Oil refinery performance boosts China bonds

Throughput surge in 2020 adds momentum to Bonds of China National Petroleum Corporation and Shaanxi Yanchang Petroleum; GDP figures adds uplift

Oil refinery performance boosts China bonds

(ATF) The benchmark ATF China Bond 50 Index rose Monday after GDP data showed the nation’s economy grew last year.

Bonds of China National Petroleum Corporation and Shaanxi Yanchang Petroleum led gains on news that China’s refineries posted record throughput in 2020.

The CB50 climbed 0.05% taking its advance this year to 0.34%. The Corporates sub-index, which features the oil-company bonds, jumped 0.03% after a 0.09% leap on Friday. The gauge’s new-year rally has increased to 17 days and 0.82%. Financials rose 0.04%, Enterprise bonds advanced 0.03% and Local Governments added 0.10%.

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The yield on China National Petroleum Corporation’s 2.99% bond tumbled 1.15% and that on Shaanxi Yanchang Petroleum’s 3.78% bond slid 9.36%.   

China’s refineries posted record throughput in 2020, processing 3% more crude oil than a year ago, as they took advantage of low prices and healthy margins on a quick rebound in domestic fuel demand from the coronavirus pandemic.

Annual throughput stood at 674.41 milion tonnes in 2020, or about 13.45 million barrels per day, up roughly 410,000 bpd from 2019, data from the National Bureau of Statistics showed.

December output rose 2.1% on the year to a monthly record at 60 million tonnes, or about 14.13 million bpd, a touch below the daily record set in November, which has one less day, at 14.2 million bpd.

Foreign inflows

China's bond markets could attract as much as $140 billion in investment this year, Goldman Sachs forecast on Friday, with debt from the government and policy banks due to enter the FTSE WGBI global fixed income index in October.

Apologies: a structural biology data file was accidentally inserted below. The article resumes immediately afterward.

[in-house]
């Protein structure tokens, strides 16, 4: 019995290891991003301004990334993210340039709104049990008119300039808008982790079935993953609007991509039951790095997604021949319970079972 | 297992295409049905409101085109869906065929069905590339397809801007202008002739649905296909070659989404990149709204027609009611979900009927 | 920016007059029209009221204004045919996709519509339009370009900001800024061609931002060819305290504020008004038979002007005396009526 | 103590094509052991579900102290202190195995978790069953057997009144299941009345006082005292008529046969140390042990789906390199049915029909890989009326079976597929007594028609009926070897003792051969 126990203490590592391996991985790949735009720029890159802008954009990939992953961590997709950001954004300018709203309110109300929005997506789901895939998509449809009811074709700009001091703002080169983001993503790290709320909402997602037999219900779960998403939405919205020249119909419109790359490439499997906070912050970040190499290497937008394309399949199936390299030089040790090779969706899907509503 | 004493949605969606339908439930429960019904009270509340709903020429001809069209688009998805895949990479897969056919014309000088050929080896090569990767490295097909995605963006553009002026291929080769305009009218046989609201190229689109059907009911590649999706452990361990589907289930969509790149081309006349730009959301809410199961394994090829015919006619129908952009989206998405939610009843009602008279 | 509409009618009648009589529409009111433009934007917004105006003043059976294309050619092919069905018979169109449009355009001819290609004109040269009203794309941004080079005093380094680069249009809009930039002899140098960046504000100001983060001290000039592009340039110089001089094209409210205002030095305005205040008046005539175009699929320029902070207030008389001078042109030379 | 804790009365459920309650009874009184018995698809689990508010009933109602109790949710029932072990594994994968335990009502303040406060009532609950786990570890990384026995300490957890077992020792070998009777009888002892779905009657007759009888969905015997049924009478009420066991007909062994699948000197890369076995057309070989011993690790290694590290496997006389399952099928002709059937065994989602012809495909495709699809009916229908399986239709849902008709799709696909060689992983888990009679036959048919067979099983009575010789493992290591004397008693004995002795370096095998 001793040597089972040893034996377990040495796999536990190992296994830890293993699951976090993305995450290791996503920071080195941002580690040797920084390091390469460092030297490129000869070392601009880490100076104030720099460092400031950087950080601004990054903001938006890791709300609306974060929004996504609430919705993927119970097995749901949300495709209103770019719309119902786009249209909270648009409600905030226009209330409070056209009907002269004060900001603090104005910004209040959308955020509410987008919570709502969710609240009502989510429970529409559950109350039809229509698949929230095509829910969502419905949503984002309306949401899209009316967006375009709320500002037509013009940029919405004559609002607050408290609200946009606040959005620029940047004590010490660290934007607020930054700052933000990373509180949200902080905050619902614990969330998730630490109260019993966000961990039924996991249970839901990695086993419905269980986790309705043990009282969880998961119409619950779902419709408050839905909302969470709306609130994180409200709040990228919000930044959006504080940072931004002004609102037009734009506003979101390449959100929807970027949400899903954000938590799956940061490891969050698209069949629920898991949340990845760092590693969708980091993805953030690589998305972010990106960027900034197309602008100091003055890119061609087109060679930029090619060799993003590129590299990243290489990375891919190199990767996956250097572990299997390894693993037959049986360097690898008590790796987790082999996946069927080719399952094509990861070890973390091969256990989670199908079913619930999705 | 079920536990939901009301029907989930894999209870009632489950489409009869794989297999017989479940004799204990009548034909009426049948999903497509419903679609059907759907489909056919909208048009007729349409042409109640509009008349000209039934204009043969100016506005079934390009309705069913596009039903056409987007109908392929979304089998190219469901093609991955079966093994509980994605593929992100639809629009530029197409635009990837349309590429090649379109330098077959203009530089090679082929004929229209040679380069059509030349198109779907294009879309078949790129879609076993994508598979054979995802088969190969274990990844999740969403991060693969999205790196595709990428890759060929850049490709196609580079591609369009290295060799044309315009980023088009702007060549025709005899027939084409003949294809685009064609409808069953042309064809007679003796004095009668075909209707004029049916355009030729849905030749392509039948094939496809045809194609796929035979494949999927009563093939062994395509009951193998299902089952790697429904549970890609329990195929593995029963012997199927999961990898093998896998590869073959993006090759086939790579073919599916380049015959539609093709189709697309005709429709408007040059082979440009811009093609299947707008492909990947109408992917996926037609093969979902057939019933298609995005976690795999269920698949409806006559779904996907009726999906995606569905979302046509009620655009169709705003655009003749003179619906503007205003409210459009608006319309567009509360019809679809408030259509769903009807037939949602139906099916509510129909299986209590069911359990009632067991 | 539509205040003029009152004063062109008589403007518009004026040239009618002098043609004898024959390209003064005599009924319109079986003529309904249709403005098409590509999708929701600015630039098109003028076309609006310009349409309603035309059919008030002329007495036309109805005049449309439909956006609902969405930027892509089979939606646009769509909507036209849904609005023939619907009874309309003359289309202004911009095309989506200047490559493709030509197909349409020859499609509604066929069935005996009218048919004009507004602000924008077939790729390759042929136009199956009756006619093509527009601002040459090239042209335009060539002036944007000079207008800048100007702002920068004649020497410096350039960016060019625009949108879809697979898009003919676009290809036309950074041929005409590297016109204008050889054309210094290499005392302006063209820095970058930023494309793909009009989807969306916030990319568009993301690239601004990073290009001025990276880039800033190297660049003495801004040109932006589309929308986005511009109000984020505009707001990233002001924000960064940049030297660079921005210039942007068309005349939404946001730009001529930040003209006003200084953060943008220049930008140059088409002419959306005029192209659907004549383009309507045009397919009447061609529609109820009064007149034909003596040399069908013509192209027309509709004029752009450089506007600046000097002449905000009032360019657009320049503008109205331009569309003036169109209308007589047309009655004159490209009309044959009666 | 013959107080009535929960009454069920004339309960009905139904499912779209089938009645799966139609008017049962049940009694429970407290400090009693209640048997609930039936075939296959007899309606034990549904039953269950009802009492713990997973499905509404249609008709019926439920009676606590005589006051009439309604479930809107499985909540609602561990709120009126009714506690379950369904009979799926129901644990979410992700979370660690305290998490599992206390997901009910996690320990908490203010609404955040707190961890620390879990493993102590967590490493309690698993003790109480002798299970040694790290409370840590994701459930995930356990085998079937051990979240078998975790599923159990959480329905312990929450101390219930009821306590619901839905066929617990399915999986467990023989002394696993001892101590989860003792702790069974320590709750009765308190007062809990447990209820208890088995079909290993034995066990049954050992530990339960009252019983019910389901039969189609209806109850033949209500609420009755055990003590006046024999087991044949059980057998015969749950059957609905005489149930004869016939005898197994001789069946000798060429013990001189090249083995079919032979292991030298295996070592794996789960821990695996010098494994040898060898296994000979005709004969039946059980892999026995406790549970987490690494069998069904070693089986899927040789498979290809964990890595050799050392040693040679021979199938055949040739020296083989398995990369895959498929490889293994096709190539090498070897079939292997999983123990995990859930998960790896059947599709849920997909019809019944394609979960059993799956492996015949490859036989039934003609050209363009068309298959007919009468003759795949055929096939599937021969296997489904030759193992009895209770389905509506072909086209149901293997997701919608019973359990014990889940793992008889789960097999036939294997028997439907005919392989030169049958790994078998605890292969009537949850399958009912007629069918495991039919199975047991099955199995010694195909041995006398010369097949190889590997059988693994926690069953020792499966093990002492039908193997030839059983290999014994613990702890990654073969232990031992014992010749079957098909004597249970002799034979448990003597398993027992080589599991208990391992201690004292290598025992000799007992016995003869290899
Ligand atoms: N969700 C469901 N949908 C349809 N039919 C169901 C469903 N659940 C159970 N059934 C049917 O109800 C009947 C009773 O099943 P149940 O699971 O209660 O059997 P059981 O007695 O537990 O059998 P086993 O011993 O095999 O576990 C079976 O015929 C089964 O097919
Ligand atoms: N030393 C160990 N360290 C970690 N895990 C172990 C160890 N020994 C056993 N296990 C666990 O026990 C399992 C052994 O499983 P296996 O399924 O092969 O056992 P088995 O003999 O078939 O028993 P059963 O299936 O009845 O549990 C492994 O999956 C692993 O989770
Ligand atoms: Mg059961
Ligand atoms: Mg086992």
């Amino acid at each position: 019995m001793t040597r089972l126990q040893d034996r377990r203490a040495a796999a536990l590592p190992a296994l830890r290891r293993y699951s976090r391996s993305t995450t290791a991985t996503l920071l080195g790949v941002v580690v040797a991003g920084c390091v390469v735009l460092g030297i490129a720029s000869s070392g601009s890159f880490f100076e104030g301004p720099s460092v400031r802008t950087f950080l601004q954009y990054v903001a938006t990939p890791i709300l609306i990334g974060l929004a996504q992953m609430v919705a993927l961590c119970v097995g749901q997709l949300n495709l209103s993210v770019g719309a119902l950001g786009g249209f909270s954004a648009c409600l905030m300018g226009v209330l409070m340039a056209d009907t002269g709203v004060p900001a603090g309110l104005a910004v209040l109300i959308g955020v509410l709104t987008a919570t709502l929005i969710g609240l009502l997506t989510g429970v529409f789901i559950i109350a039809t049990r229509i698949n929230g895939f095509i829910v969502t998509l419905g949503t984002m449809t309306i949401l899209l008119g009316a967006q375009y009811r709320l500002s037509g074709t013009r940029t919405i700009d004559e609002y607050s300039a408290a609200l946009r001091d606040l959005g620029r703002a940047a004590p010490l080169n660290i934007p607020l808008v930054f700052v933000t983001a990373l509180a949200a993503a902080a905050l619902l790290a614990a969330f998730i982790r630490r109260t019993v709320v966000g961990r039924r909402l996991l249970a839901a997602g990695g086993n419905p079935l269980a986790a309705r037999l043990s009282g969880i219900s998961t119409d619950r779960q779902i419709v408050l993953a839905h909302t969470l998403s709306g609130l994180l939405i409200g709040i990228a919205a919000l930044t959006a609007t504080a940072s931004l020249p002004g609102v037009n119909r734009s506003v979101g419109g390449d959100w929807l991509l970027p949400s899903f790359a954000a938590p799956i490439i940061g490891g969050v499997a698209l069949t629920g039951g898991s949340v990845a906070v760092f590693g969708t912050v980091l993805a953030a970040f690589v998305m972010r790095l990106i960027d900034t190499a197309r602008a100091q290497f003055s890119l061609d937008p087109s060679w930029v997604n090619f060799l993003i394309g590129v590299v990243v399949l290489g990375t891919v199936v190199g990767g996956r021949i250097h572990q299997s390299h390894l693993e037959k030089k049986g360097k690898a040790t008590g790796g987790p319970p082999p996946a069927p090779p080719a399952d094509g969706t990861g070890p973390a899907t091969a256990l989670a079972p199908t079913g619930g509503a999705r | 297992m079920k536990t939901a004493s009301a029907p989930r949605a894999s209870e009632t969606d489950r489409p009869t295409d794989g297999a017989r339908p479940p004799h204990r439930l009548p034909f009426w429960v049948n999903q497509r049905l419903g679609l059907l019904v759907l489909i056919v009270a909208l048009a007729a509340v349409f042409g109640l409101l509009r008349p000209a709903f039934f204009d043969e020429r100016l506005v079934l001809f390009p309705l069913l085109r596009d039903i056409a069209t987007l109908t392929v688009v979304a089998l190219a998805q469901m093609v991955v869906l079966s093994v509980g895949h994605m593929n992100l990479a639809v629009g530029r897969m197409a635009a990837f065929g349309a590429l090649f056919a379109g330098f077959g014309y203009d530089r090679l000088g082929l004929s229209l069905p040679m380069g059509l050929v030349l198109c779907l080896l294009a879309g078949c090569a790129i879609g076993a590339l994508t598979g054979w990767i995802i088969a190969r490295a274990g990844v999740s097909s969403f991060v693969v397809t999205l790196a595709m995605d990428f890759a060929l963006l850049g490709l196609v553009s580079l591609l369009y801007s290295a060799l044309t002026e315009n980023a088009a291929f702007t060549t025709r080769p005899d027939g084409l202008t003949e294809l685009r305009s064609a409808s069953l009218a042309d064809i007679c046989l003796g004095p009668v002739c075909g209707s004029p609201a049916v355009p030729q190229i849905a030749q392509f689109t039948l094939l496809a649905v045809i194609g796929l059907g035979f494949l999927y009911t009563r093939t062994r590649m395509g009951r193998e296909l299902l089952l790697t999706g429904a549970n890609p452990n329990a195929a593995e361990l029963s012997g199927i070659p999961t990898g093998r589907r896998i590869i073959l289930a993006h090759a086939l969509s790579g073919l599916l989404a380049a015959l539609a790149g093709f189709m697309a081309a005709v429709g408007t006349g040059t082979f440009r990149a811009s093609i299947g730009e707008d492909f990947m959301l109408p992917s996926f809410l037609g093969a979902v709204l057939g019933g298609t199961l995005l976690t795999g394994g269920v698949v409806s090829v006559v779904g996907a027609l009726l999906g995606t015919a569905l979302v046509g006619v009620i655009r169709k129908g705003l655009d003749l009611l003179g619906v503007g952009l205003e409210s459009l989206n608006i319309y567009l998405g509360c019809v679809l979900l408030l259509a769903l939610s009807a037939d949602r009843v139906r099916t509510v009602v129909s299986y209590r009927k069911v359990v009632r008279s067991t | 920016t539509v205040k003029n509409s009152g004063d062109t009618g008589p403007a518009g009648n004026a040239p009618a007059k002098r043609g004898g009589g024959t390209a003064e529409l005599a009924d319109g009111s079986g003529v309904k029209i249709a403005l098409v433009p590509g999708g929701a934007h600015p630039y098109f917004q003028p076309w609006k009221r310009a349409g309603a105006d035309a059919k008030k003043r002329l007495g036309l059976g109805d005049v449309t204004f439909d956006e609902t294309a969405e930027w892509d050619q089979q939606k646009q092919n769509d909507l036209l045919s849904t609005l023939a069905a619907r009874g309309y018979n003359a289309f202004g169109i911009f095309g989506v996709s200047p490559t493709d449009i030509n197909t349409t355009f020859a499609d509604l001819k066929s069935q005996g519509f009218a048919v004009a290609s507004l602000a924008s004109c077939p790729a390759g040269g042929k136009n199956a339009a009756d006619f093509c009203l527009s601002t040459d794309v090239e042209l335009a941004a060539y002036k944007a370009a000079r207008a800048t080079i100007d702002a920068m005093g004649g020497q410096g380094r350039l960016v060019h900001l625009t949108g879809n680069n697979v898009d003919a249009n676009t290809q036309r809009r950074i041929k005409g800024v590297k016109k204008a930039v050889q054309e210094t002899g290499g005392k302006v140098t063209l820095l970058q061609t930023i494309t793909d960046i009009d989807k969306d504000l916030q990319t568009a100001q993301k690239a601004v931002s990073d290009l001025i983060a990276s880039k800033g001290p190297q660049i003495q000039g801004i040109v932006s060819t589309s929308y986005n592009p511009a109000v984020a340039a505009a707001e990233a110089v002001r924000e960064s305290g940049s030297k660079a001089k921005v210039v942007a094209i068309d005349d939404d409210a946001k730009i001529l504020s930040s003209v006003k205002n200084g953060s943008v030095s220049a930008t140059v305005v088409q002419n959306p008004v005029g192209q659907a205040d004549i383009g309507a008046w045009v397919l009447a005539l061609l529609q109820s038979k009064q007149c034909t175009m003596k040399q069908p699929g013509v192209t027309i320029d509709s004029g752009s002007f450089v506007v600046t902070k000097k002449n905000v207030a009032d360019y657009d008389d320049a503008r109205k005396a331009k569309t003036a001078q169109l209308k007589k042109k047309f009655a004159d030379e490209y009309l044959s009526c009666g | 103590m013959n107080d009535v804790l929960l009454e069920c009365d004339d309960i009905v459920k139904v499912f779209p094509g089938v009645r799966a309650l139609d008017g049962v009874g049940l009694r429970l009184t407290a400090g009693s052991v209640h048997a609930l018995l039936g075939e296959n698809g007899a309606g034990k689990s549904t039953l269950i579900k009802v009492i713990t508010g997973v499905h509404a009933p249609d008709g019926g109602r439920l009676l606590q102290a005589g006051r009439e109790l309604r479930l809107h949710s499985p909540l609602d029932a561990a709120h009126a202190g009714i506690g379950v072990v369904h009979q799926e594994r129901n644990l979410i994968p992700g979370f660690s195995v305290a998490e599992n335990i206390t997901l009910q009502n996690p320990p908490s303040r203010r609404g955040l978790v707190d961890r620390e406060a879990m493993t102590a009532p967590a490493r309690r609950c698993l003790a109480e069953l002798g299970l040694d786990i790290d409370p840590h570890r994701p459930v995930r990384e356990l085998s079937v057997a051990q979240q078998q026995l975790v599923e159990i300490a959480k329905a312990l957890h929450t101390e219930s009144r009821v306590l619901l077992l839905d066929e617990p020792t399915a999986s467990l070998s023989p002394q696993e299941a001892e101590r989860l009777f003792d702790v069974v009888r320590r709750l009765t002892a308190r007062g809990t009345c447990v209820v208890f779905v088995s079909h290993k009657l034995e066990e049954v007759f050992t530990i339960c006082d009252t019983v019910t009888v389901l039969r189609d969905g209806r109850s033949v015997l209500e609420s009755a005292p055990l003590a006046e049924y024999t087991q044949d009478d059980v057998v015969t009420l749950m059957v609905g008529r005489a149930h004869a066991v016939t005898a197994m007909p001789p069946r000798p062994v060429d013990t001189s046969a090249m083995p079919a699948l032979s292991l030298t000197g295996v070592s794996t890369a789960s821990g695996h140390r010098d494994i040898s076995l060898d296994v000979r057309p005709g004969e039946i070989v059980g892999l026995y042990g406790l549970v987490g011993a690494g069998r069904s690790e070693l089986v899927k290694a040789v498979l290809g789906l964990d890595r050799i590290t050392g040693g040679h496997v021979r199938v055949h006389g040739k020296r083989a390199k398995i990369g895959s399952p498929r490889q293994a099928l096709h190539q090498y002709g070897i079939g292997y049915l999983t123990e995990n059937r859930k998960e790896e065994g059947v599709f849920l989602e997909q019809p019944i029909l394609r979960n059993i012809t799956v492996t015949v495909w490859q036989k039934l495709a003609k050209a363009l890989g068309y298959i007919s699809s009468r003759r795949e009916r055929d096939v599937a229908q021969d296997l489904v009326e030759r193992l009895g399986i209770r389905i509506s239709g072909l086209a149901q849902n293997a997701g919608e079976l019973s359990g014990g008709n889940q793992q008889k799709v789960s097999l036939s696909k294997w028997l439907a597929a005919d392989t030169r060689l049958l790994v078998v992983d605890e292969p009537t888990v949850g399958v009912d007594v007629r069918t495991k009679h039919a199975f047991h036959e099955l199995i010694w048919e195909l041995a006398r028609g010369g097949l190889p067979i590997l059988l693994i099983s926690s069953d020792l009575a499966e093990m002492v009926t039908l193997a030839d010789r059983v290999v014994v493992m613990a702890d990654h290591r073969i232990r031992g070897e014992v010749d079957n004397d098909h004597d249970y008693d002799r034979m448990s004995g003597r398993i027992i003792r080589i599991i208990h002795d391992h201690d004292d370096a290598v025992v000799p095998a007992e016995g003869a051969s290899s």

Goldman Sachs more than doubled its forecast for monthly investment flows, estimating inflows of $5 billion-$10 billion a month, rising to $10 billion-$15 billion after China joins the FTSE WGBI benchmark.

"The case for owning Chinese fixed income assets is strong," Goldman Sachs' Danny Suwanapruti wrote in a note, citing a supportive outlook for the yuan CNY=, strong economic growth, relatively good virus control and the potential for U.S. President-elect Joe Biden to revert to a more traditional and less combative approach to foreign policy.

Chinese bonds enjoyed hefty inflows in 2020 despite the fallout from the coronavirus pandemic roiling global markets, especially assets from developing economies.

Bonds markets in the world's second-largest economy raked in some $130 billion last year, around twice as much as in 2019.

  • Additional reporting by Reuters

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